WASHINGTON - The Justice Department announced today that a federal grand jury in Cleveland returned a seven-count indictment charging 10 men and two women, all residents of Ohio, with federal crimes arising out of a series of religiously-motivated assaults on practitioners of the Amish religion. The indictment addresses five separate assaults that occurred between September through November 2011. In each assault, defendants forcibly removed beard and head hair from the victims with whom they had ongoing religious disputes. As set forth in the indictment, the manner in which Amish men wear their beards and Amish women wear their hair are symbols of their faith.
“Every American has the right to worship in the manner of his or her choosing without fear of violent interference,” said Assistant Attorney General for the Civil Rights Division Thomas E. Perez. “The Civil Rights Division will aggressively investigate allegations of religiously motivated violence.”
“For nearly 500 years, people have come to this land so that they could pray however and to whomever they wished,” said U.S. Attorney for the Northern District of Ohio Steven M. Dettelbach. “Violent attempts to attack this most basic freedom have no place in our country.”
“One of our most fundamental rights is freedom of religion,” said Stephen Anthony, Special Agent in Charge of the FBI – Cleveland Field Office. “The FBI, along with our law enforcement partners, are committed to protecting this fundamental right against those who would use violence and intimidation to attack it.”
The indictment charges Samuel Mullet Sr., Johnny S. Mullet, Daniel S. Mullet, Levi F. Miller, Eli M. Miller, Emanuel Shrock, Lester Miller, Raymond Miller, Freeman Burkholder, Anna Miller and Linda Shrock with conspiracy to violate the Matthew Shepard-James Byrd Hate Crimes Prevention Act, which prohibits any person from willfully causing bodily injury to any person, or attempting to do so by use of a dangerous weapon, because of the actual or perceived religion of that person, and Title 18, U.S. Code, Section 1512, which prohibits obstruction of justice, including witness tampering and the destruction or concealment of evidence. The indictment also charges various groups of defendants with each separate assault, and charges Samuel Mullet Sr., Lester Mullet, Levi Miller and Lester Miller with concealing or attempting to conceal various items of tangible evidence, including a camera, photographs and an over-the-counter medication that was allegedly placed in the drink of one of the assault victims.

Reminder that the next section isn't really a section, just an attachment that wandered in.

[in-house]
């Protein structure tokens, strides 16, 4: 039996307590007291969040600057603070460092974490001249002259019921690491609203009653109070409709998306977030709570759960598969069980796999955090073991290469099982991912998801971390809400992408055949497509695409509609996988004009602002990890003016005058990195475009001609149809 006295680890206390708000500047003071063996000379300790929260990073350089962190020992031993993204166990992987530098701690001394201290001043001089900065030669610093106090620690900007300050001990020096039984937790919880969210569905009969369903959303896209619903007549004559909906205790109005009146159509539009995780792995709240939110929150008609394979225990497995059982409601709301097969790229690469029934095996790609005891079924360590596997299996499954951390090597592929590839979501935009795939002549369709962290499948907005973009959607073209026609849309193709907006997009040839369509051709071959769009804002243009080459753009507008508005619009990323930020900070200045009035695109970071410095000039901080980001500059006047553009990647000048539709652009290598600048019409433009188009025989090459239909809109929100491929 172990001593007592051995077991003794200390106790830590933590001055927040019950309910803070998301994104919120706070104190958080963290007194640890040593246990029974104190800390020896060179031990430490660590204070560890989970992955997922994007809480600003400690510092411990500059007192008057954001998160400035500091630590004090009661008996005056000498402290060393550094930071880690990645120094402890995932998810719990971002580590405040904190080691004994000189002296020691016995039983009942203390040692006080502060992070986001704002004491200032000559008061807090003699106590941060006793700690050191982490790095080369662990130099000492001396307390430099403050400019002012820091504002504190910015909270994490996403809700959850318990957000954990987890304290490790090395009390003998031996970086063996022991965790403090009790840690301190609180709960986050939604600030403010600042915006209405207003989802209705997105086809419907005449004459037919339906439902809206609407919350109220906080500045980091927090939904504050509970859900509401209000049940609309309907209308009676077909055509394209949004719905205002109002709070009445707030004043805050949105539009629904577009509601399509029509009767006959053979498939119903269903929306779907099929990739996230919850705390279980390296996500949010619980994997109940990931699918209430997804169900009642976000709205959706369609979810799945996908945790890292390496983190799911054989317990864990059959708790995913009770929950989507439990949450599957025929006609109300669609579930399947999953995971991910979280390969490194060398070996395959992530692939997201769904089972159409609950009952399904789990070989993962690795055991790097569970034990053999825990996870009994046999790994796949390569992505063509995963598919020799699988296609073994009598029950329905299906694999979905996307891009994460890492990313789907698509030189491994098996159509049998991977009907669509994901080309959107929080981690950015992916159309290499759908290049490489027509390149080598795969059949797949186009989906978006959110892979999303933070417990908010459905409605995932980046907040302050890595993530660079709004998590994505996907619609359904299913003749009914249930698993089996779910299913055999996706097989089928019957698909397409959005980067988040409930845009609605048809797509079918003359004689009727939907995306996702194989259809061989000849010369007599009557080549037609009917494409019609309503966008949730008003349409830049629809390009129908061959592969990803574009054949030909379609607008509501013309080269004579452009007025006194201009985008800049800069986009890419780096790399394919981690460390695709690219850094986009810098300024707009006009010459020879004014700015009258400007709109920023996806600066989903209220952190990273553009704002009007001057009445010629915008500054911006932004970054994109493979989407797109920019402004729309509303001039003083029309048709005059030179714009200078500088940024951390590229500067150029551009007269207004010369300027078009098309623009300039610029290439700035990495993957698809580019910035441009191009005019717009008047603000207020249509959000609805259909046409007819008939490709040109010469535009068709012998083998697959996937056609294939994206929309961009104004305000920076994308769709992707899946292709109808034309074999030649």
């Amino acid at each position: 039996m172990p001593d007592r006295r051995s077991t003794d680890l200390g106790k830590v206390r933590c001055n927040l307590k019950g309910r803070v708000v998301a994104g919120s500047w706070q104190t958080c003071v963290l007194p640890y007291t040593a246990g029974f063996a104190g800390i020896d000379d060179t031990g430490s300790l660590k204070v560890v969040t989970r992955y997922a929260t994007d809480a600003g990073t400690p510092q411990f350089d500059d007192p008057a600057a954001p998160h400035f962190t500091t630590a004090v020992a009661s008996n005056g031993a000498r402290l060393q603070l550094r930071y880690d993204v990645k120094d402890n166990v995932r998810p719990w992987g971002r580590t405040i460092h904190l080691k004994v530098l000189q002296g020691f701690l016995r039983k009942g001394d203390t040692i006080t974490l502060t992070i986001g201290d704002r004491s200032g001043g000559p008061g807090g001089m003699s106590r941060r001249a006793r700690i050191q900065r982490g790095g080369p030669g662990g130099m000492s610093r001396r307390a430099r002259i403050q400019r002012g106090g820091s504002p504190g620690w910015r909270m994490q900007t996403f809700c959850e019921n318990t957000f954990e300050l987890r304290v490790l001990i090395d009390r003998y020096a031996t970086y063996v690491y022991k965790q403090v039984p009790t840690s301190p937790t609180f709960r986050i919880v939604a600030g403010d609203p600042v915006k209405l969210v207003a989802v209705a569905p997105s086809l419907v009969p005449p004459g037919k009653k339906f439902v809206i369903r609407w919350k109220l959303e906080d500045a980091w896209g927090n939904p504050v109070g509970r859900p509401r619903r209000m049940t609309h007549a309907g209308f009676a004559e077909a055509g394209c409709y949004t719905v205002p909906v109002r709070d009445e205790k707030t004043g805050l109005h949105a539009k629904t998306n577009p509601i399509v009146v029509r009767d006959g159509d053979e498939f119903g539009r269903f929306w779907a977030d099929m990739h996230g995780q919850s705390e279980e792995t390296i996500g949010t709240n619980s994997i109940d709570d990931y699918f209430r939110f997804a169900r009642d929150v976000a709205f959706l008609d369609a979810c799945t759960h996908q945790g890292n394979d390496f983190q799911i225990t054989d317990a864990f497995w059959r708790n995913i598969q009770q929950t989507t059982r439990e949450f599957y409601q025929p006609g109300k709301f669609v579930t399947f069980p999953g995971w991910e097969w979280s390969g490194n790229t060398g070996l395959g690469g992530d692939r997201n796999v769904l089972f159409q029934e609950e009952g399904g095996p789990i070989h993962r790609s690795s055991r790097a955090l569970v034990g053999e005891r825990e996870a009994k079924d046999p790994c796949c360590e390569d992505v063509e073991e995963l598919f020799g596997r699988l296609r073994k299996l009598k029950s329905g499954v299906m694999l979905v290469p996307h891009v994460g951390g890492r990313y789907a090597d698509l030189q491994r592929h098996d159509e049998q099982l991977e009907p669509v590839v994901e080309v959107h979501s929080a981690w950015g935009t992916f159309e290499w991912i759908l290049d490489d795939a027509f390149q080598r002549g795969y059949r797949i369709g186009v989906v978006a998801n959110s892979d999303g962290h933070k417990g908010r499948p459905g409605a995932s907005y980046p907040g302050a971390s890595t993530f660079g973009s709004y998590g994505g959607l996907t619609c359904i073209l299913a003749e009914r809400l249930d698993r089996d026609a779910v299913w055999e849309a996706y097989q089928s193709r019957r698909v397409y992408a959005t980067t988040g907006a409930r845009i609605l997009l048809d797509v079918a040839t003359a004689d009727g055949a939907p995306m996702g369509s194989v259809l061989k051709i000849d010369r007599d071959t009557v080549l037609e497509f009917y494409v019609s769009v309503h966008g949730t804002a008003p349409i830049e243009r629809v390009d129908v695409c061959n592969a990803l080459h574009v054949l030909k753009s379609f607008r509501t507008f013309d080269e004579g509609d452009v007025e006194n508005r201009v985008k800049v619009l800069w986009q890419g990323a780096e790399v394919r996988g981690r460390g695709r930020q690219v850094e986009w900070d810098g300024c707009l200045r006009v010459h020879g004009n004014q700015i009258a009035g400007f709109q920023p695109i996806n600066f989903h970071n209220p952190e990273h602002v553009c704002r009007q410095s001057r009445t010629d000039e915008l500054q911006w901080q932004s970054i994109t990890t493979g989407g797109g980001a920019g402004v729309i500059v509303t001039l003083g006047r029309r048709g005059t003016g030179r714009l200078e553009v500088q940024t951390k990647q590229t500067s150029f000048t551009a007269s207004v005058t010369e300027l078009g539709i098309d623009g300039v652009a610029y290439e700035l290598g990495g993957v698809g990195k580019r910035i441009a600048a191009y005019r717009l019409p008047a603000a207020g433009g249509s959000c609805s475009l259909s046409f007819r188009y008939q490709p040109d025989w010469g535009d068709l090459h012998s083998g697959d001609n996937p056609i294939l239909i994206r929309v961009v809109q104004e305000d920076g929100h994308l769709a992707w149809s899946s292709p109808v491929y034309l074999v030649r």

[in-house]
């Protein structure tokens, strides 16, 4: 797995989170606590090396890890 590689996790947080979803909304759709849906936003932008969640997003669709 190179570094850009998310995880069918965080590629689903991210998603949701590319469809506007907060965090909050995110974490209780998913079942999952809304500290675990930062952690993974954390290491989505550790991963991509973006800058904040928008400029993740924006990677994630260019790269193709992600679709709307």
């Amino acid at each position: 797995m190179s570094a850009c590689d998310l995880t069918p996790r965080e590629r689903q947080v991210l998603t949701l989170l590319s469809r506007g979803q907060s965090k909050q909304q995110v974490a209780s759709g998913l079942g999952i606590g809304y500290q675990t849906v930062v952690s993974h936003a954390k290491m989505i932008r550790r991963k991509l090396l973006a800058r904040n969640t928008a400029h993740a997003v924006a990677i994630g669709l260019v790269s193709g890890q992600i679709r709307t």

According to the indictment, Samuel Mullet Sr. is the Bishop of the Amish community in Bergholz, Ohio, while the remaining defendants are all members of that community. Mullet Sr. exerted control over the Bergholz community by taking the wives of other men into his home, and by overseeing various means of disciplining community members, including corporal punishment. As a result of religious disputes with other members of the Ohio Amish community, the defendants planned and carried out a series of assaults on their perceived religious enemies. The assaults involved the use of hired drivers, either by the defendants or the alleged victims, because practitioners of the Amish religion do not operate motor vehicles. The assaults all entailed using scissors and battery-powered clippers to forcibly cut or shave the beard hair of the male victims and the head hair of the female victims. During each assault, the defendants restrained and held down the victims. During some of the assaults, the defendants injured individuals who attempted to intervene to protect or rescue the victims. Following the attacks, some of the defendants participated in discussions about concealing photographs and other evidence of the assaults.
The maximum potential penalty for the conspiracy count is five years in prison. The maximum penalty for the hate crime charges is life in prison. The maximum penalty for the obstruction charge is 20 years in prison.
This case is being investigated by the Cleveland Division of the FBI and is being prosecuted by Assistant U.S. Attorneys Thomas Getz and Bridget M. Brennan of the U.S. Attorney’s Office for the Northern District of Ohio and Deputy Chief Kristy Parker of the Civil Rights Division’s Criminal Section.
A criminal complaint is merely an accusation. All defendants are presumed innocent of the charges until proven guilty beyond a reasonable doubt in court.